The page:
Senate kill proposed legislation on controversial MS treatment
OTTAWA — The Conservatives have used their Senate majority to kill legislation that would have authorized a national strategy to deal with a controversial therapy for multiple sclerosis.
Liberal senators say it’s shameful that Bill S-204 was squelched in committee.
“This bill is dead, the Conservatives killed it,” said Sen. Jim Munson.
“Before we even got to clause by clause in this bill, the Conservative senators shut down the debate. They refused to allow a bill to go to clause by clause and thus go in to the Senate to become law.”
The Liberals said their Conservative opponents even refused to allow MS patients to testify about the effects of treatment for what is known as chronic cerebrospinal venous insufficiency or CCSVI.
“They don’t want to hear from MS patients, to have them as witnesses before the committee,” said Sen. Jane Cordy, sponsor of the bill.
“This is shameful.”
The Conservative senators argued this is a matter for science and medicine, not Parliament.
“Since Day 1, the Conservative have played politics with MS patients,” Cordy said.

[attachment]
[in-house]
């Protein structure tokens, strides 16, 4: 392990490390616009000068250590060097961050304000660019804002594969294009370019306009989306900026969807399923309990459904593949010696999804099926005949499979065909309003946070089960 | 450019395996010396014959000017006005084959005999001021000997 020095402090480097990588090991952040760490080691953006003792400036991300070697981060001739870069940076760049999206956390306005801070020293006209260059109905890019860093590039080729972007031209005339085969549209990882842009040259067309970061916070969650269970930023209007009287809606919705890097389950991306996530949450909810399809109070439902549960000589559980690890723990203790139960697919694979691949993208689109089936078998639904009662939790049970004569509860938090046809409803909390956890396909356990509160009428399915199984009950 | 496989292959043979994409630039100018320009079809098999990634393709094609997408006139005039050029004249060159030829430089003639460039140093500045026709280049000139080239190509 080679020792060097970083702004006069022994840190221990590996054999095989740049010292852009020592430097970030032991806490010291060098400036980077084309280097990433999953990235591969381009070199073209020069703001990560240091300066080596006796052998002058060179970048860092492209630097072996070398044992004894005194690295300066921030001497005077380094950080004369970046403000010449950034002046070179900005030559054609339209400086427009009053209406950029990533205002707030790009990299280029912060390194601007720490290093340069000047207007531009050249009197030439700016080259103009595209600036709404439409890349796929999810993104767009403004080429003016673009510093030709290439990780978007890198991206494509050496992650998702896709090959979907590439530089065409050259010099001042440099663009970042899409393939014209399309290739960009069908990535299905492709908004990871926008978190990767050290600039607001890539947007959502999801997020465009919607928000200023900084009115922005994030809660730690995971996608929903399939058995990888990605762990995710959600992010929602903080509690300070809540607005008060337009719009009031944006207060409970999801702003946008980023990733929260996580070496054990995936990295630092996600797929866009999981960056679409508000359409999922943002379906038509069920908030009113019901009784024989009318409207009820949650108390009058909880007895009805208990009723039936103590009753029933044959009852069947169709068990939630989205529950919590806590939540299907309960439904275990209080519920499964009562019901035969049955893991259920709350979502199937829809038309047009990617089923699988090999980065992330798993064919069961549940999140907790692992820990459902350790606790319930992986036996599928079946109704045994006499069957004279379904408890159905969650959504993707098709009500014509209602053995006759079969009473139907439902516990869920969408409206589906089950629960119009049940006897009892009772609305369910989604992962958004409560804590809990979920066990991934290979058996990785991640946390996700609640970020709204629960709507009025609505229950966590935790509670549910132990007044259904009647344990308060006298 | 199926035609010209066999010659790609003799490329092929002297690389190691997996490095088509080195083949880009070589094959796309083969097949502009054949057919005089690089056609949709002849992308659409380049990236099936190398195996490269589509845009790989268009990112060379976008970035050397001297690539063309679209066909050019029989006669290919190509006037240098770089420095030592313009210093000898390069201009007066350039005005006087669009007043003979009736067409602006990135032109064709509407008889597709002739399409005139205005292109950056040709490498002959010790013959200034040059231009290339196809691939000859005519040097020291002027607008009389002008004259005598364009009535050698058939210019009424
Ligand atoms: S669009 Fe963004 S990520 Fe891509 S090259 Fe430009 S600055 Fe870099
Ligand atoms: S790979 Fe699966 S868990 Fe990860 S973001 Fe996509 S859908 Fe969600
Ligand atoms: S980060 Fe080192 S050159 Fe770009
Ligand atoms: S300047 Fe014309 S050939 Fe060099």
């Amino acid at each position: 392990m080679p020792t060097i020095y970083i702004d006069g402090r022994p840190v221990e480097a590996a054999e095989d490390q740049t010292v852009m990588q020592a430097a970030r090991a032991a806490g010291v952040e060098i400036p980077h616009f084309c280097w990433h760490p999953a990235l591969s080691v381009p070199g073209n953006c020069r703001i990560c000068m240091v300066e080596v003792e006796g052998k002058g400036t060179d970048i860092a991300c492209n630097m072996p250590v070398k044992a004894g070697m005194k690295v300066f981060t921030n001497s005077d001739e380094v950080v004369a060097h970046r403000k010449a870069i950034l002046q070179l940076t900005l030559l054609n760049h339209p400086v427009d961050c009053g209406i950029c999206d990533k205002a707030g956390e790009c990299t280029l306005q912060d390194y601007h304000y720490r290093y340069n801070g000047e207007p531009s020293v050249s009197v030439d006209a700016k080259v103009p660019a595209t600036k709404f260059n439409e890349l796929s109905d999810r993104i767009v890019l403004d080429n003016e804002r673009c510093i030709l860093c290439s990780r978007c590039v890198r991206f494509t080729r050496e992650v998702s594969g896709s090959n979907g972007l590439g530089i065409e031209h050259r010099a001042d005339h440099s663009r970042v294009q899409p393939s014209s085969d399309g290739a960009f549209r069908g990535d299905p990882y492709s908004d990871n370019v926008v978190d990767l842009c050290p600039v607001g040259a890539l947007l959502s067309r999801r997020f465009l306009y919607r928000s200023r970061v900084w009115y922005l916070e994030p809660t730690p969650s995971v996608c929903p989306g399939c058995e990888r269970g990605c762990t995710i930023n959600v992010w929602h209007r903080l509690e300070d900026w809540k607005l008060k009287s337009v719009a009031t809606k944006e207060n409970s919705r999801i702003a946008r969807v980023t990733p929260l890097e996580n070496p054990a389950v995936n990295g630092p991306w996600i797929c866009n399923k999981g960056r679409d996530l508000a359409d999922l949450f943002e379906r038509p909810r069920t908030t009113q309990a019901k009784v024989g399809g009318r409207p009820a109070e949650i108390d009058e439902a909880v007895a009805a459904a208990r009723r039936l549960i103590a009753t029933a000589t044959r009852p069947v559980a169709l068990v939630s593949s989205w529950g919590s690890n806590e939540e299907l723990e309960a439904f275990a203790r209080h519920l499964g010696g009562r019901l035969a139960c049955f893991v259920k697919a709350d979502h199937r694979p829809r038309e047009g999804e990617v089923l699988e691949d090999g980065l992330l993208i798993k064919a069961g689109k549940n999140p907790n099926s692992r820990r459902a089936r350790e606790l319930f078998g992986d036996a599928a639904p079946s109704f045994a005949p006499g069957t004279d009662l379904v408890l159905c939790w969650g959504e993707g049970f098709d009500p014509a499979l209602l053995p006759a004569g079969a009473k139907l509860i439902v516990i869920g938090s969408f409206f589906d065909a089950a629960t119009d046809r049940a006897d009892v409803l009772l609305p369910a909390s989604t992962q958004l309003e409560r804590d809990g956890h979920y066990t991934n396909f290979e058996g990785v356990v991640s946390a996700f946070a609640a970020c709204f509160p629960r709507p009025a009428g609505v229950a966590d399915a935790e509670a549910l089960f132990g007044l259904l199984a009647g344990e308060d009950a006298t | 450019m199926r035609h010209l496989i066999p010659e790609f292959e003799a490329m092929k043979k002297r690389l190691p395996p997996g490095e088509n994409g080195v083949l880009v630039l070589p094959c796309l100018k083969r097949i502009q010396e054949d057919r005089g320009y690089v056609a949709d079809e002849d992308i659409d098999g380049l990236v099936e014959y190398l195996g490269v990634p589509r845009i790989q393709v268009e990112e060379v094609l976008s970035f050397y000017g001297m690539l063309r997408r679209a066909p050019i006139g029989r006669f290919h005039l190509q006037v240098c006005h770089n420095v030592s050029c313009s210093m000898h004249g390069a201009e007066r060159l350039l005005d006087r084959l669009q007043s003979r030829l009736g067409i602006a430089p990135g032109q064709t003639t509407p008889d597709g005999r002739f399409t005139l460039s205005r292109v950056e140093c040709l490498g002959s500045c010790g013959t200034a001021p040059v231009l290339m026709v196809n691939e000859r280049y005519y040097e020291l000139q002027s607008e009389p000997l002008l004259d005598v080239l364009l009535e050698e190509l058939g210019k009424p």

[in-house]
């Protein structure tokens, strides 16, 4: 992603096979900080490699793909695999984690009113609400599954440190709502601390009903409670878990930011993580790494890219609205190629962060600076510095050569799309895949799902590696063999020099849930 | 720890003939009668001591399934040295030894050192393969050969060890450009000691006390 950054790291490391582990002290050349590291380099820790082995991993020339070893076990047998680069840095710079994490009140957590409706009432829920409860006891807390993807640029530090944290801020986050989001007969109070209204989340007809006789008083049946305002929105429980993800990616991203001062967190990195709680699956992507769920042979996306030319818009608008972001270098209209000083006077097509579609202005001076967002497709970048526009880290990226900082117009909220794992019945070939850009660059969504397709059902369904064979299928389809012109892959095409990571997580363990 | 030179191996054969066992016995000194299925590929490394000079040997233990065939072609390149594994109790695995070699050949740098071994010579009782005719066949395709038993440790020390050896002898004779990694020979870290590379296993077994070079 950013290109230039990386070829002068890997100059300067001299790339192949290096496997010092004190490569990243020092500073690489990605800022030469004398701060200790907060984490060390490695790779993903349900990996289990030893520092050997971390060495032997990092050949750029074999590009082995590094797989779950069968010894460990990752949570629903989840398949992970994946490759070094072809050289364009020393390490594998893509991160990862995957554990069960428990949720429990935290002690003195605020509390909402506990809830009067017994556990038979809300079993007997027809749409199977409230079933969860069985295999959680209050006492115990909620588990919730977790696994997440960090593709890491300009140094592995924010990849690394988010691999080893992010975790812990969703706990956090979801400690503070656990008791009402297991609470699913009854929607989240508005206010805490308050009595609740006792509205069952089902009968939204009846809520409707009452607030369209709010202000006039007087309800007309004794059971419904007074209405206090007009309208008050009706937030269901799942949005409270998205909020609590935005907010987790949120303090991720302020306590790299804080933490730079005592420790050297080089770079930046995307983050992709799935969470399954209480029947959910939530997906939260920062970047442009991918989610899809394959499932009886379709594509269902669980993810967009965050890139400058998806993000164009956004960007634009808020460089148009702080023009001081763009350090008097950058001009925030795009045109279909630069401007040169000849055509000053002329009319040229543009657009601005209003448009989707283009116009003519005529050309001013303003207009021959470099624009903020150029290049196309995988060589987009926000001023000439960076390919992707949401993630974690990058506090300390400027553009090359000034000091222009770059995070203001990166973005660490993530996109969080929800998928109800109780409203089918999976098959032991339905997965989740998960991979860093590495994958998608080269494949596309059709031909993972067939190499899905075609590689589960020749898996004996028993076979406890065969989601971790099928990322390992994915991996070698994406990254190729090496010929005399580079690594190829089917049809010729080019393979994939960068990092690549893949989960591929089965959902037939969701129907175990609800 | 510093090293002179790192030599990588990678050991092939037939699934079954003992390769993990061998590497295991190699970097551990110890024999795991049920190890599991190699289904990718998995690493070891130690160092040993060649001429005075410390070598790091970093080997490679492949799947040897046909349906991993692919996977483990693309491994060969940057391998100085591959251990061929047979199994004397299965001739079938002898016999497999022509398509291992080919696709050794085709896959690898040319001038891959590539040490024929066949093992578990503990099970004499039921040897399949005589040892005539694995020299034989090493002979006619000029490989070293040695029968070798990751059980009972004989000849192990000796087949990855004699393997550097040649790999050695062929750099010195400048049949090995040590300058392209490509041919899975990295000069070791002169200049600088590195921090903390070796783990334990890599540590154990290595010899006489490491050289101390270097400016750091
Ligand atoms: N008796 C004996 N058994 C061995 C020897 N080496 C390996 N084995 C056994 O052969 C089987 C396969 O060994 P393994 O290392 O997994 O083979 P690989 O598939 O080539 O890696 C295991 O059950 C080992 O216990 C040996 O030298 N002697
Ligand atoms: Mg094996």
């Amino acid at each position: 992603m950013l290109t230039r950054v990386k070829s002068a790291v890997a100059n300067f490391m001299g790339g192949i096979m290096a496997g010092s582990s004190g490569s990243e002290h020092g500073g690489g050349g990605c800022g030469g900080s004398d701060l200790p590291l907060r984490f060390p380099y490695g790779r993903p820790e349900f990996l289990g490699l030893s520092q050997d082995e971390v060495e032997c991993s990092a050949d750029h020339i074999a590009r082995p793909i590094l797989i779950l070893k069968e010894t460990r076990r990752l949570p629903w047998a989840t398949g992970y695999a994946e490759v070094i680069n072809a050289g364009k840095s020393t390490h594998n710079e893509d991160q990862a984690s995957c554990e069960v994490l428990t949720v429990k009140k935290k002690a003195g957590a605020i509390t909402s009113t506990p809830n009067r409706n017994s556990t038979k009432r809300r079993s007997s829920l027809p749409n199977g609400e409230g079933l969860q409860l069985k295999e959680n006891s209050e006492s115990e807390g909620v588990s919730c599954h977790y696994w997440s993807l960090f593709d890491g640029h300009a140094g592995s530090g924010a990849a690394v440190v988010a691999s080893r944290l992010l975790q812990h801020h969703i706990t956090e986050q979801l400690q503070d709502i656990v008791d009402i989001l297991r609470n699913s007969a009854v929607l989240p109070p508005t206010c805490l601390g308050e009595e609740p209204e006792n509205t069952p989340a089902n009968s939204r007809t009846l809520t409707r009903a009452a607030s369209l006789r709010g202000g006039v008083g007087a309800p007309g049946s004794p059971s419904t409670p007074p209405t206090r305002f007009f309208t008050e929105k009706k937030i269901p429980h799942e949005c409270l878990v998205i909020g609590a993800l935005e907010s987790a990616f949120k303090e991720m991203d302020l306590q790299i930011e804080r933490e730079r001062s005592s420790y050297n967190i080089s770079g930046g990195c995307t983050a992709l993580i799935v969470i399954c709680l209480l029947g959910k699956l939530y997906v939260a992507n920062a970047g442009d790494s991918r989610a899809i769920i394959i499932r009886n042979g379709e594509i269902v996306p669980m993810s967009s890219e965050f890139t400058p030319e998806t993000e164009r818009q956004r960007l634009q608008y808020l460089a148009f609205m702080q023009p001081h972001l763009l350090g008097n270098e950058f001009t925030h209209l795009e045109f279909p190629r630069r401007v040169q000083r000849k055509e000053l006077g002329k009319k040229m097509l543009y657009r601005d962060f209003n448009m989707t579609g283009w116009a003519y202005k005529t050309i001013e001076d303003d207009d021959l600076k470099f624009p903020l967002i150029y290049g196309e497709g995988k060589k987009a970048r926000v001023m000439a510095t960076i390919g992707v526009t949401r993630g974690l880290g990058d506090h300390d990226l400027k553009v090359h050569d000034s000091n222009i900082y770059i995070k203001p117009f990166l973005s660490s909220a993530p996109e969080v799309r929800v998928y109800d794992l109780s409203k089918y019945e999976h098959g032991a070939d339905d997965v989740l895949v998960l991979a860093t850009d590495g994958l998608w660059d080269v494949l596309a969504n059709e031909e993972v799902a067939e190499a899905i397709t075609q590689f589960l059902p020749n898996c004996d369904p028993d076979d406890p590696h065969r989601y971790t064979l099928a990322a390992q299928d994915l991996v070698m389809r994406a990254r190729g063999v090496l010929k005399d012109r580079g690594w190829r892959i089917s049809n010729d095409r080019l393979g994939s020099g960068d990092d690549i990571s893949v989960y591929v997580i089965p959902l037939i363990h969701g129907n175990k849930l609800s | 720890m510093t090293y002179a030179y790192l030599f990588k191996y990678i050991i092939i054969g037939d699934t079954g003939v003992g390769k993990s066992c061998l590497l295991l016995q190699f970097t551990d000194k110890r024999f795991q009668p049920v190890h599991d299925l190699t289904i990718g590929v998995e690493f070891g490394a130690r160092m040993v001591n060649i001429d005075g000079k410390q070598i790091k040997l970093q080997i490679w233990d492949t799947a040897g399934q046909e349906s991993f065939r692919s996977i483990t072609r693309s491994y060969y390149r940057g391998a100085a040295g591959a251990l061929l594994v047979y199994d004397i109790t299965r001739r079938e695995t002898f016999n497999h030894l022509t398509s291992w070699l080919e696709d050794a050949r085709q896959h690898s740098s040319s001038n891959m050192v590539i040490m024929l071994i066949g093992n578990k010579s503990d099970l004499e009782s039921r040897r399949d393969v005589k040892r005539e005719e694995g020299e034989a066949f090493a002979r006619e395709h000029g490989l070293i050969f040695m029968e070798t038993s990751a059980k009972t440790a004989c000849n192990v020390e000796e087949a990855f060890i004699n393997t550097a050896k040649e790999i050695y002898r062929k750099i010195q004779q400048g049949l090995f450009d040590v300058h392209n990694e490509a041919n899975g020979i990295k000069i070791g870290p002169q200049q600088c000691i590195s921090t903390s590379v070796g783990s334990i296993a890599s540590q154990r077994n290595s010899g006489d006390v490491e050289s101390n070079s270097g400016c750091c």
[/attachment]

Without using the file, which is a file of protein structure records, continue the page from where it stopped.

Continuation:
“The Conservative senators on that committee threw the science away and have used politics, politics, politics.”
Cordy says as many as 75,000 Canadians suffer from MS.
The government has promised clinical trials of the therapy and a national register of patients, although neither the trials nor the registry have started.
The bill would have required a national strategy and formal trials of what is known as liberation therapy.
The treatment is based on a hypothesis from Italian vascular surgeon Dr. Paolo Zamboni, who theorizes that a narrowing of veins that drain blood from the brain may be linked to MS.
Liberation therapy involves opening up blocked neck veins.
The treatment is not offered in Canada and some patients have travelled around the world to seek it out.
Saskatchewan has budgeted $2.2 million to have 86 Saskatchewan patients take part in an American trial.
The treatment has caused controversy. Some patients say their symptoms have been alleviated by the therapy.
Some scientists, however, say they can’t find a link between MS and narrowed veins.
The U.S. Food and Drug Administration issued a warning about liberation therapy in May. It cautioned health-care professionals and patients that injuries and deaths have been associated with the experimental procedure.
“Because there is no reliable evidence from controlled clinical trials that this procedure is effective in treating MS, FDA encourages rigorously conducted, properly targeted research to evaluate the relationship between CCSVI and MS,” William Maisel, a senior scientist with the agency, said in the alert.